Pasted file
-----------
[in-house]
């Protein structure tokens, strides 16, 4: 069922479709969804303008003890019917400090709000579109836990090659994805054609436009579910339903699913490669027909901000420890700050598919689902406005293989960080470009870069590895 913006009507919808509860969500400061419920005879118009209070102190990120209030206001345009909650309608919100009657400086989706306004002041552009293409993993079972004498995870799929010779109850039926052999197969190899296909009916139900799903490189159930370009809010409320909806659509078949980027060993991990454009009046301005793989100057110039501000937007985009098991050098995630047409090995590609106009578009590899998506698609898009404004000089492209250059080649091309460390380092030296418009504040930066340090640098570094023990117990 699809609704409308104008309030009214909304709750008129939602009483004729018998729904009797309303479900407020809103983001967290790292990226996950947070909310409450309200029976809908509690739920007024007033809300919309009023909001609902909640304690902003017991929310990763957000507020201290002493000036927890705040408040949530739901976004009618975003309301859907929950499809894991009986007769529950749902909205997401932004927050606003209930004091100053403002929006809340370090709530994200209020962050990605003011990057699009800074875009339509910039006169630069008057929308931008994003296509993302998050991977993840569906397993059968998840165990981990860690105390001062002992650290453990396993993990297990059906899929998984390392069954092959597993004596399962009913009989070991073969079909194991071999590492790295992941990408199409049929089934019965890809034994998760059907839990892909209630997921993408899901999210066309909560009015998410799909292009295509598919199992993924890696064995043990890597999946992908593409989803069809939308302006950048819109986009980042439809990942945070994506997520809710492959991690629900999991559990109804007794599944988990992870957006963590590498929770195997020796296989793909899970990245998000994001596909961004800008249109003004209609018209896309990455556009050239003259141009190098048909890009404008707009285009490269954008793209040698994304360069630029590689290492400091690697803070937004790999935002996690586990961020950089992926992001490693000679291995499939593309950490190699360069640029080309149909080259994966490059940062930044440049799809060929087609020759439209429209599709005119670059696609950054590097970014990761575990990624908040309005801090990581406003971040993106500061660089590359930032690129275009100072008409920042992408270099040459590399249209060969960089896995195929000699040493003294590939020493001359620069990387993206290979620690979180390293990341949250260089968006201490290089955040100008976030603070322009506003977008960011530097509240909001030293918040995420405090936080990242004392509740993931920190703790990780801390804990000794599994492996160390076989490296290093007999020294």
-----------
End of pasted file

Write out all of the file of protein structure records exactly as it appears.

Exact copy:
[in-house]
């Protein structure tokens, strides 16, 4: 069922479709969804303008003890019917400090709000579109836990090659994805054609436009579910339903699913490669027909901000420890700050598919689902406005293989960080470009870069590895 913006009507919808509860969500400061419920005879118009209070102190990120209030206001345009909650309608919100009657400086989706306004002041552009293409993993079972004498995870799929010779109850039926052999197969190899296909009916139900799903490189159930370009809010409320909806659509078949980027060993991990454009009046301005793989100057110039501000937007985009098991050098995630047409090995590609106009578009590899998506698609898009404004000089492209250059080649091309460390380092030296418009504040930066340090640098570094023990117990 699809609704409308104008309030009214909304709750008129939602009483004729018998729904009797309303479900407020809103983001967290790292990226996950947070909310409450309200029976809908509690739920007024007033809300919309009023909001609902909640304690902003017991929310990763957000507020201290002493000036927890705040408040949530739901976004009618975003309301859907929950499809894991009986007769529950749902909205997401932004927050606003209930004091100053403002929006809340370090709530994200209020962050990605003011990057699009800074875009339509910039006169630069008057929308931008994003296509993302998050991977993840569906397993059968998840165990981990860690105390001062002992650290453990396993993990297990059906899929998984390392069954092959597993004596399962009913009989070991073969079909194991071999590492790295992941990408199409049929089934019965890809034994998760059907839990892909209630997921993408899901999210066309909560009015998410799909292009295509598919199992993924890696064995043990890597999946992908593409989803069809939308302006950048819109986009980042439809990942945070994506997520809710492959991690629900999991559990109804007794599944988990992870957006963590590498929770195997020796296989793909899970990245998000994001596909961004800008249109003004209609018209896309990455556009050239003259141009190098048909890009404008707009285009490269954008793209040698994304360069630029590689290492400091690697803070937004790999935002996690586990961020950089992926992001490693000679291995499939593309950490190699360069640029080309149909080259994966490059940062930044440049799809060929087609020759439209429209599709005119670059696609950054590097970014990761575990990624908040309005801090990581406003971040993106500061660089590359930032690129275009100072008409920042992408270099040459590399249209060969960089896995195929000699040493003294590939020493001359620069990387993206290979620690979180390293990341949250260089968006201490290089955040100008976030603070322009506003977008960011530097509240909001030293918040995420405090936080990242004392509740993931920190703790990780801390804990000794599994492996160390076989490296290093007999020294």